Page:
Can You Trust Your Union?

Union dues are being used to promote an extreme and often unbiblical agenda that usually has little to do with education.

I’d had enough. As a California public high school teacher, by 2005 I could no longer rationalize being a member of my union. They had lost my trust.

Leaving my union was difficult because, like most of you, I generally do what’s expected of me. Many of us are educators in part because, as students, we did well in school—and we did so by following the rules. As teachers, being in the union seems to be part of following the rules. 

But since becoming a teacher in 2000, I had sent nearly $1,000 per year to the national, state, and local union, only to watch them take my union dues and advance an unbiblical agenda that often had little to do with education. 

In every state for which the information is accessible, between 60% and 90% of dues do not stay local but instead go to the state and national unions.

Since then, the teachers’ unions have only grown more extreme, and the Christian educators in our nation are willingly, and unnecessarily, paying for it. 

To gain a deeper understanding, let’s take a closer look at the unbiblical agendas infiltrating America’s public schools, the union’s role in advancing these agendas in schools, how the unions use our dues, some of the common objections we hear to leaving unions, and what options are available to those who leave. 

Supporting an alternative religion?

In October 2021, a Black atheist Columbia University professor named John McWhorter published a new book Woke Racism: How a New Religion Has Betrayed Black America. In it, he writes, “I do not mean that these people’s ideology is ‘like’ a religion...I mean that it actually is a religion.” 

McWhorter is no fan of religion, but he does point out something that many Christians miss. The “woke” ideology we see flooding into our schools does have many characteristics of religion, including its own version of “original sin”: privilege. It has its own dogma: a set of core beliefs followers cannot question and “clerics” whose opinions cannot be debated without risk of being canceled. “Woke religion” has a worldview: it defines human nature, history, and good and evil as functions of power dynamics between sexual, racial, or other identity groups.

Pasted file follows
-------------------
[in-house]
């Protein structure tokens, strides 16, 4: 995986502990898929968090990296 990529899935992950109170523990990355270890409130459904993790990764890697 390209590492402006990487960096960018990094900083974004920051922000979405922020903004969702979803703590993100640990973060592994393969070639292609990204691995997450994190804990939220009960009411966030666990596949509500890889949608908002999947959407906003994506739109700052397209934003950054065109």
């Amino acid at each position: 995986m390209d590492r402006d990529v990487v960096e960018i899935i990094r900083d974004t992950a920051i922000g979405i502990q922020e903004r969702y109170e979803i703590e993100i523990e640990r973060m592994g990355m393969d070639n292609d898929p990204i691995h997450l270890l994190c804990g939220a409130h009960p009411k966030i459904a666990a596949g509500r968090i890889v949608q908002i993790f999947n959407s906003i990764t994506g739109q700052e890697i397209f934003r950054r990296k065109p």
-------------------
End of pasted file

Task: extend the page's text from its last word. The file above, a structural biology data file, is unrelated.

This woke religion teaches our students to judge not with God’s word or even logical reason, but with an emotional response. For example, it promotes that:

  • How I feel about my gender trumps my biology
  • How your arguments make me feel trumps whether they are true
  • My “lived experience” trumps any competing claim to reality

It goes without saying that as Christians, we should be leading the way in learning how to love our students and families across racial and gender lines, in teaching honest and inclusive history, and in removing barriers to success. This is part of our calling as ambassadors of Christ. 

However, woke religion is leading our schools into radical gender ideology; pornographic sex ed; hostility toward traditional authority like police; and diversity, equity, and inclusion (DEI) programs often informed by critical race theory rife with discriminatory stereotypes.

Who is driving this woke religion into our schools? The teachers’ unions. 

As evidence, one need look no further than this summer’s National Education Association (NEA) annual convention, where the NEA General Assembly passed resolutions (“New Business Items” or NBIs) committed to spending the dues of their nearly 3 million members to:

  • Promote “police-free” schools (NBI A)
  • Oppose legislation protecting girls’ sports from biologically male competitors (NBI 5)
  • Promote critical race theory and the 1619 Project, while funding opposition research against groups that oppose CRT (NBI 2, 39)

As of this writing, the American Federation of Teachers (AFT) is running a campaign to support the Equality Act, which would bring radical policies on gender identity that encourage gender confusion in our students to all schools across the nation. 

And there is no lack of funds to advance their agenda. Together, the NEA and the AFT have 4.7 million members and, together with their state affiliates, take in well over $2 billion annually

Interestingly, Christian pollster George Barna has found that “nearly half of the nation’s public educators are practicing Christians—people who attend church at least monthly and say their faith is very important in their life.” Given these figures, it is easy to conclude that well over one million U.S. Christian educators are NEA and AFT members who, by paying dues to these unions, are unwittingly supporting woke religion. 

Union Political Spending

So where does all of this money end up? The national teachers’ unions continue to donate almost exclusively to liberal and far-left political candidates and causes despite the fact that their spending does not reflect their membership. A 2017 Education Week survey found that 57% of educators identify as either Republican or Independent and only 29% consider themselves “liberal” or “very liberal.” Despite this, the NEA sent 98% of their political donations to Democrats in the 2020 election cycle. The AFT beat that—99.7% of theirs went to Democrats